In a Proclamation dated 30 July 1874 and published in the August 1st issue of Common Sense, Emperor Norton offered a verdict of his own. The Proclamation is remarkable both because it was published in a journal rather than in a newspaper —  the Emperor's preferred medium — and because of its sheer length.

Fourteen years earlier, Emperor Norton provided the San Francisco Daily Evening Bulletin with an advance copy of his prepared remarks for the national convention, to be held on 8 February 1860, that he had summoned with his original Proclamation of 17 September 1859. Correctly surmising that no one would show for the gathering — indeed, helping to ensure this would be the case — the Bulletin published the Emperor's remarks four days early, on February 4th.

The published text of Emperor Norton's planned public address was a little longer, at 461 words, than the 430-word Proclamation published in Common Sense on 1 August 1874. But, the earlier text was not a Proclamation. The item in Common Sense appears to be the longest piece of writing by the Emperor that was published under the general headline, "Proclamation."

The truth is, it's hard to imagine that any newspaper in 1874 — including the Pacific Appeal, the African-American-owned and -operated abolitionist weekly that was publishing most of Emperor Norton's decrees during this period — would have given Emperor Norton the "column real estate" necessary for a Proclamation of this length. Most of the Emperor's newspaper Proclamations were a couple of sentences long — two or three very brief paragraphs, tops.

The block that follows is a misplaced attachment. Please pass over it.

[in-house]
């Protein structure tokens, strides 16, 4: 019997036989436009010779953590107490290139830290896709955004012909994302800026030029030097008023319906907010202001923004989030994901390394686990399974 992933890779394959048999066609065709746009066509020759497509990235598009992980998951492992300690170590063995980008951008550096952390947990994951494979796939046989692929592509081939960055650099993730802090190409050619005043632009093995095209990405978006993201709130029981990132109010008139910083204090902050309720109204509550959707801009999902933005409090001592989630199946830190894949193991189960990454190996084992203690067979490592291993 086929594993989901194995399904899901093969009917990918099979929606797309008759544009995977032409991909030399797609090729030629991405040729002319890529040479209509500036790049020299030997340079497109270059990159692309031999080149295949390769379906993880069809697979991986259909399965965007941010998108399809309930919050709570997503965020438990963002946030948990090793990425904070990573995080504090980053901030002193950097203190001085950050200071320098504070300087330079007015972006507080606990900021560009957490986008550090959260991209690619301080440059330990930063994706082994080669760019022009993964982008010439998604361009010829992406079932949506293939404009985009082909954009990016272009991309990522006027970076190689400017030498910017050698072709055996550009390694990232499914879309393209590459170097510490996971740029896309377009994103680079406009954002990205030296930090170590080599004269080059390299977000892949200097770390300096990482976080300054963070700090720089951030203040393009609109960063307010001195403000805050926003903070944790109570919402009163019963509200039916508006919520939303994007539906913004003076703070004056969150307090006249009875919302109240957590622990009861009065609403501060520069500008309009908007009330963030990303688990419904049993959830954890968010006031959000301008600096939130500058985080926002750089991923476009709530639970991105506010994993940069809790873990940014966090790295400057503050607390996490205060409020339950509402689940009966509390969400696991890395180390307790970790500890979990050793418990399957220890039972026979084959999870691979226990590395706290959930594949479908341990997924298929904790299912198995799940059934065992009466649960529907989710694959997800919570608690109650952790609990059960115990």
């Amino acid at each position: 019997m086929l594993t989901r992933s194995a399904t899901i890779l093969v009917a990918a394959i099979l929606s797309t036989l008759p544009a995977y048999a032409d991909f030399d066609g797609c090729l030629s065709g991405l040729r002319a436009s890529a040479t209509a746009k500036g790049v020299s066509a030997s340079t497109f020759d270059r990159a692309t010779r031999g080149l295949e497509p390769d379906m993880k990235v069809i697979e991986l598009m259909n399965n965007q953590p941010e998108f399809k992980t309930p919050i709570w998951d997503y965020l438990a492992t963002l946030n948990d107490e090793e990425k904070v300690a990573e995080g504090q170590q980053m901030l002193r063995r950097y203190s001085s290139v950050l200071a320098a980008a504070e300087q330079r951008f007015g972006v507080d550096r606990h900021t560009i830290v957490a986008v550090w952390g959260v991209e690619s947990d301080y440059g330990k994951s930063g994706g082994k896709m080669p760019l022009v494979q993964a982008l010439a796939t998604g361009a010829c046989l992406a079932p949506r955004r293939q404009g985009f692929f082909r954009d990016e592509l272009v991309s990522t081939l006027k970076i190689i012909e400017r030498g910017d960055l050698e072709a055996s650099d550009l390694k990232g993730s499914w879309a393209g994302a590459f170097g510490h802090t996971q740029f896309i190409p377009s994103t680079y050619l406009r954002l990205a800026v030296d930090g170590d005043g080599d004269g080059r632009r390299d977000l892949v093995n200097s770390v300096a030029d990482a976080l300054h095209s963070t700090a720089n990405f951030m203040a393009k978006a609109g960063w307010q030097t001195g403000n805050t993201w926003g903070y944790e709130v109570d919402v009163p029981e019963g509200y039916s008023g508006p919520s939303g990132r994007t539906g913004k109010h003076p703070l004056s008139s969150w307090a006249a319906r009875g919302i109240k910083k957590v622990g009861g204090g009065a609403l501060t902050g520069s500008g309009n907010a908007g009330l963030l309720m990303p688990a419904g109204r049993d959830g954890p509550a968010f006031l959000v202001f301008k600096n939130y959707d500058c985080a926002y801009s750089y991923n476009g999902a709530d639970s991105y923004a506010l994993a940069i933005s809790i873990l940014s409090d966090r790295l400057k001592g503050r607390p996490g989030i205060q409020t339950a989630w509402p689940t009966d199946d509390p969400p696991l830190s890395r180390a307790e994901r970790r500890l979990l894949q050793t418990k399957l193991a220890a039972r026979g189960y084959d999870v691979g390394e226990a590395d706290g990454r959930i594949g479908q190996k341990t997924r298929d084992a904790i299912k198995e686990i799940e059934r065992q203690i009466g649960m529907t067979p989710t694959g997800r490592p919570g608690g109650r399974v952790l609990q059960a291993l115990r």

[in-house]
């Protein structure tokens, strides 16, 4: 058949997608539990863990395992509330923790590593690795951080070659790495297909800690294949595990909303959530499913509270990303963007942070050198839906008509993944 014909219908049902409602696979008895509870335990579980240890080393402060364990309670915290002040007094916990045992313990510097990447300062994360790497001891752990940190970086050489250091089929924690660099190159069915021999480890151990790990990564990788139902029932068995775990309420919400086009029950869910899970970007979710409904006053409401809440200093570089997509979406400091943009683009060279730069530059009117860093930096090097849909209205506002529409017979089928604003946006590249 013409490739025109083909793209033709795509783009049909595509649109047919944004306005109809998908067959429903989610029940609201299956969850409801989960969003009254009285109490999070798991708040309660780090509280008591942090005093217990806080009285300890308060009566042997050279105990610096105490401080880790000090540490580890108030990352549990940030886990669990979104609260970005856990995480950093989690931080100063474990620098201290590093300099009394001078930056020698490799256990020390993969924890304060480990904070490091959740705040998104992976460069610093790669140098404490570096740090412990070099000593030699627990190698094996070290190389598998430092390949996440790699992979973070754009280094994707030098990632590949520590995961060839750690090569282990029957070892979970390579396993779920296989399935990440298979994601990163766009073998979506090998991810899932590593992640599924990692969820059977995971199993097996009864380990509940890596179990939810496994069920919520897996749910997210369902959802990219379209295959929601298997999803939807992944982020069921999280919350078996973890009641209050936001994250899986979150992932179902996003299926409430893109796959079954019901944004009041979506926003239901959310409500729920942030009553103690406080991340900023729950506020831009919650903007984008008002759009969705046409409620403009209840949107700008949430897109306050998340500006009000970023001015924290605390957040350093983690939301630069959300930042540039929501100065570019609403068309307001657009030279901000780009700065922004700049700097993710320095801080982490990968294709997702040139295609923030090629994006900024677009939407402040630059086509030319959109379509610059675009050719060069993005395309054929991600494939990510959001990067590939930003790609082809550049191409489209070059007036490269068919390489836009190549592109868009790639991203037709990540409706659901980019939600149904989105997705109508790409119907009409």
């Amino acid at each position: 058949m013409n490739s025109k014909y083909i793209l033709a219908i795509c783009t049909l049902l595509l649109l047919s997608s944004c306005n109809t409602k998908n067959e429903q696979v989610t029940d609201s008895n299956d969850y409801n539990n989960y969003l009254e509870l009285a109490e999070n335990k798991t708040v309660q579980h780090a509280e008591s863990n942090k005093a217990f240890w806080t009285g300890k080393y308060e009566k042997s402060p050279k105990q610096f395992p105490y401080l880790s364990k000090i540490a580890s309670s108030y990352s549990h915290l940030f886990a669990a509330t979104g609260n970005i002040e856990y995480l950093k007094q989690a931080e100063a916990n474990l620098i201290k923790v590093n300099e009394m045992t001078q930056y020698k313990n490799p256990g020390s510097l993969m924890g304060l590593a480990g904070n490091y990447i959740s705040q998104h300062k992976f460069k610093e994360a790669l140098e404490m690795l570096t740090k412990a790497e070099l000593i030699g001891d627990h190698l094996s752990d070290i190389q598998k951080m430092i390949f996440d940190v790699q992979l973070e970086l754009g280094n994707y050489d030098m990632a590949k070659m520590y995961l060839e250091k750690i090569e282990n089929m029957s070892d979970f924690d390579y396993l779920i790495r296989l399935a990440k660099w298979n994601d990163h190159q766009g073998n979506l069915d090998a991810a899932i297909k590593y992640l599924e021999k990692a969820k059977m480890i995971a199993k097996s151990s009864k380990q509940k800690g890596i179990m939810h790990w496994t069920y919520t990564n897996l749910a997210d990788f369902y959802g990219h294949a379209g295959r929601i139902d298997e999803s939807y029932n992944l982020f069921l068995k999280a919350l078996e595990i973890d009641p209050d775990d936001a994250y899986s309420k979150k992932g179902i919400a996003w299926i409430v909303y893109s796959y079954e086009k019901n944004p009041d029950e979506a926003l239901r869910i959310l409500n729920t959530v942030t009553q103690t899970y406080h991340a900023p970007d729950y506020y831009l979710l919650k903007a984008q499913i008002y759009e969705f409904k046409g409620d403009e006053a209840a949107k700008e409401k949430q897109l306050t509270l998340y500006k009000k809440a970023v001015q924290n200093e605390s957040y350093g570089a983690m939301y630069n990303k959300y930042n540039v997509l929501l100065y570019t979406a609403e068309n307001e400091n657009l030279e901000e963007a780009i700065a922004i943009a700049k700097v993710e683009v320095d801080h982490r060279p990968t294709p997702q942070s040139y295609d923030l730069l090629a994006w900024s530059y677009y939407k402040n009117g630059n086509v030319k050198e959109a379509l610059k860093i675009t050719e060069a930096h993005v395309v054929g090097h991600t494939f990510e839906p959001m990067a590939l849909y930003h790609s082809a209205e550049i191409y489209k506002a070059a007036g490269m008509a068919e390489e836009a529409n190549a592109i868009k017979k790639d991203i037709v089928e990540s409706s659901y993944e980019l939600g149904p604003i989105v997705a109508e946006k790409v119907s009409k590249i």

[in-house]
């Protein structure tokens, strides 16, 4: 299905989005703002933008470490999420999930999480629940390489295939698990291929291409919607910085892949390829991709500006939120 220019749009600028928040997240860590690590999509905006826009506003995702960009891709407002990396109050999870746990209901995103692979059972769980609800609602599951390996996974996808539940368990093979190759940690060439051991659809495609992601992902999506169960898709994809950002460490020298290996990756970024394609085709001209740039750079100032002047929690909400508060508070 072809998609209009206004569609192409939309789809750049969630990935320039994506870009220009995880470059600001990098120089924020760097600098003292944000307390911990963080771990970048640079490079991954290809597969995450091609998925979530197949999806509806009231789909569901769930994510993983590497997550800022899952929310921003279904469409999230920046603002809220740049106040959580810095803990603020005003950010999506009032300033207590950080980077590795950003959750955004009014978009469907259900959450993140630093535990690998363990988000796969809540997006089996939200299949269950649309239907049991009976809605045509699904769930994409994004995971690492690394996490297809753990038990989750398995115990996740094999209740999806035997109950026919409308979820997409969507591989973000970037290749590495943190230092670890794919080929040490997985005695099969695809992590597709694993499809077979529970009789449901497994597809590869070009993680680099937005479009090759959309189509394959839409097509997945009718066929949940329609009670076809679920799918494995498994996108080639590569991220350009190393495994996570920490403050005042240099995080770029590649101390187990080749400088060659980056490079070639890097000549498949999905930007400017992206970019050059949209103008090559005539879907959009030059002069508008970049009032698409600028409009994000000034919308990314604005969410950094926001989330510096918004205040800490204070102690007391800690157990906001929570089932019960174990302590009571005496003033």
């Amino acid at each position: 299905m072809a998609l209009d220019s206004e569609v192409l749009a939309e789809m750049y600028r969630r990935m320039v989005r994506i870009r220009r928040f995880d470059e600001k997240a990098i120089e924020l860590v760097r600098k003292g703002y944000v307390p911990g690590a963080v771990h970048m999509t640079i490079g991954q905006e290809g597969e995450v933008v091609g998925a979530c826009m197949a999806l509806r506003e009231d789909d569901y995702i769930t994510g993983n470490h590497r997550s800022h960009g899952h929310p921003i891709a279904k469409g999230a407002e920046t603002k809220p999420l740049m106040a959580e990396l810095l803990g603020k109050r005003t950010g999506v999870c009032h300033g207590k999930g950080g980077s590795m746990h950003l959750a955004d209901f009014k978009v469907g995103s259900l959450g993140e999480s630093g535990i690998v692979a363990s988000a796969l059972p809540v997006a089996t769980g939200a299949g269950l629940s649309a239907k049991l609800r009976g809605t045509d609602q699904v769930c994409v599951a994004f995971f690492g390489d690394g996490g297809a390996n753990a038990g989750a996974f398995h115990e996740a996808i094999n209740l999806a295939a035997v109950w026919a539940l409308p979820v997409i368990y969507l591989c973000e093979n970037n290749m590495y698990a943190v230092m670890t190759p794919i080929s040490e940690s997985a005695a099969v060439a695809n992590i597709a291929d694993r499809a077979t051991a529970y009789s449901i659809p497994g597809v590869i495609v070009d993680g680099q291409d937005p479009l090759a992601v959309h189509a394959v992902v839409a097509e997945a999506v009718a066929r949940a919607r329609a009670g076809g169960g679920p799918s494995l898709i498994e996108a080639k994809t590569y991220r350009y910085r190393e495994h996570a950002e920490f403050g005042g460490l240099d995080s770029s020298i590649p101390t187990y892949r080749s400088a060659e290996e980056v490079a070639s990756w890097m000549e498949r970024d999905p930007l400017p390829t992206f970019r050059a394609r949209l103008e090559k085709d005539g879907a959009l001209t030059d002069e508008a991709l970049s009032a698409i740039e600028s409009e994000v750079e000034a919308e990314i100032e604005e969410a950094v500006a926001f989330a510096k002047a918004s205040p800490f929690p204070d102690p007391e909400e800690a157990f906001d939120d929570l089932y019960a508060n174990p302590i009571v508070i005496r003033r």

Even allowing for the fact that longer-form commentary was Common Sense's stock-in-trade, the fact that the journal published Emperor Norton's long Proclamation was a tribute to the Emperor. Common Sense maintained a high literary standard and was not going to publish anything that didn't rise to the level.

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So, what did Emperor Norton have to say about Beecher-Tilton?

His general target was a spirit of self-righteousness and pride. Less obvious is whether the Emperor's specific target was Beecher for pretending to be something that he wasn't — preaching against free love but taking it on the side — or Beecher's sanctimonious accusers for being so eager to take him down.

Either way, the message was the same: With goodness and peace as the end and religious liberty as the means, we all would do better to get out of the judging business and tend our own gardens.

It's a beautiful Proclamation.